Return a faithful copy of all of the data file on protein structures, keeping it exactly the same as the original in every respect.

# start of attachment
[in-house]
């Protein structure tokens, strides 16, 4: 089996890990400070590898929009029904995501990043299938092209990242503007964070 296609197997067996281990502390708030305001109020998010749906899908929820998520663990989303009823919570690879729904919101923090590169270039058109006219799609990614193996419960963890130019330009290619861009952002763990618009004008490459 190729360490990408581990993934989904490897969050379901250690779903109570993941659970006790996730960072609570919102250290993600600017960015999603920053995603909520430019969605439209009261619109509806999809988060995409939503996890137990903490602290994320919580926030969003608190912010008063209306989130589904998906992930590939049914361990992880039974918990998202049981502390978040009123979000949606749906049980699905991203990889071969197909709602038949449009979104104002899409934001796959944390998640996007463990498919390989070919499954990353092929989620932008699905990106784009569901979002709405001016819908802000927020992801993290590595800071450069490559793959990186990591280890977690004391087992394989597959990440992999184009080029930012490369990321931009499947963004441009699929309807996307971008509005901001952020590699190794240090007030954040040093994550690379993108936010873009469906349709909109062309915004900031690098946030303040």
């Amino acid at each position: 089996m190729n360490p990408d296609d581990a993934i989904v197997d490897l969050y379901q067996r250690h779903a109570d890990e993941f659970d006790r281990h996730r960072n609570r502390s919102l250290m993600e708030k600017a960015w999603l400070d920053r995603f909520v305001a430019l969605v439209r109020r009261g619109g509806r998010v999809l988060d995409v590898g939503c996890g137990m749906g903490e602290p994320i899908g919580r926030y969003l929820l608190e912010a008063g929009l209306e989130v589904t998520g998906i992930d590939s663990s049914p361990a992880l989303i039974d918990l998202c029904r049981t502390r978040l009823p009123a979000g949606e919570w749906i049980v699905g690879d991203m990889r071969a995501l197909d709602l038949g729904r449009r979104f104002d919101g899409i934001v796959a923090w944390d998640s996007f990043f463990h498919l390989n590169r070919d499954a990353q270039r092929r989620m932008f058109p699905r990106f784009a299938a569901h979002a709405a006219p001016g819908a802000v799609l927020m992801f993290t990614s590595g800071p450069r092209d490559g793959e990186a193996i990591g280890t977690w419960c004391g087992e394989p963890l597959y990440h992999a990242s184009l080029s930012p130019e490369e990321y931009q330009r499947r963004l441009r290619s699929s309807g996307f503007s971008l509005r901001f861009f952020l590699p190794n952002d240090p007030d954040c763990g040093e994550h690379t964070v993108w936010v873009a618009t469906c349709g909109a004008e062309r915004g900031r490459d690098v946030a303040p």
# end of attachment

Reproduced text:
[in-house]
């Protein structure tokens, strides 16, 4: 089996890990400070590898929009029904995501990043299938092209990242503007964070 296609197997067996281990502390708030305001109020998010749906899908929820998520663990989303009823919570690879729904919101923090590169270039058109006219799609990614193996419960963890130019330009290619861009952002763990618009004008490459 190729360490990408581990993934989904490897969050379901250690779903109570993941659970006790996730960072609570919102250290993600600017960015999603920053995603909520430019969605439209009261619109509806999809988060995409939503996890137990903490602290994320919580926030969003608190912010008063209306989130589904998906992930590939049914361990992880039974918990998202049981502390978040009123979000949606749906049980699905991203990889071969197909709602038949449009979104104002899409934001796959944390998640996007463990498919390989070919499954990353092929989620932008699905990106784009569901979002709405001016819908802000927020992801993290590595800071450069490559793959990186990591280890977690004391087992394989597959990440992999184009080029930012490369990321931009499947963004441009699929309807996307971008509005901001952020590699190794240090007030954040040093994550690379993108936010873009469906349709909109062309915004900031690098946030303040």
């Amino acid at each position: 089996m190729n360490p990408d296609d581990a993934i989904v197997d490897l969050y379901q067996r250690h779903a109570d890990e993941f659970d006790r281990h996730r960072n609570r502390s919102l250290m993600e708030k600017a960015w999603l400070d920053r995603f909520v305001a430019l969605v439209r109020r009261g619109g509806r998010v999809l988060d995409v590898g939503c996890g137990m749906g903490e602290p994320i899908g919580r926030y969003l929820l608190e912010a008063g929009l209306e989130v589904t998520g998906i992930d590939s663990s049914p361990a992880l989303i039974d918990l998202c029904r049981t502390r978040l009823p009123a979000g949606e919570w749906i049980v699905g690879d991203m990889r071969a995501l197909d709602l038949g729904r449009r979104f104002d919101g899409i934001v796959a923090w944390d998640s996007f990043f463990h498919l390989n590169r070919d499954a990353q270039r092929r989620m932008f058109p699905r990106f784009a299938a569901h979002a709405a006219p001016g819908a802000v799609l927020m992801f993290t990614s590595g800071p450069r092209d490559g793959e990186a193996i990591g280890t977690w419960c004391g087992e394989p963890l597959y990440h992999a990242s184009l080029s930012p130019e490369e990321y931009q330009r499947r963004l441009r290619s699929s309807g996307f503007s971008l509005r901001f861009f952020l590699p190794n952002d240090p007030d954040c763990g040093e994550h690379t964070v993108w936010v873009a618009t469906c349709g909109a004008e062309r915004g900031r490459d690098v946030a303040p």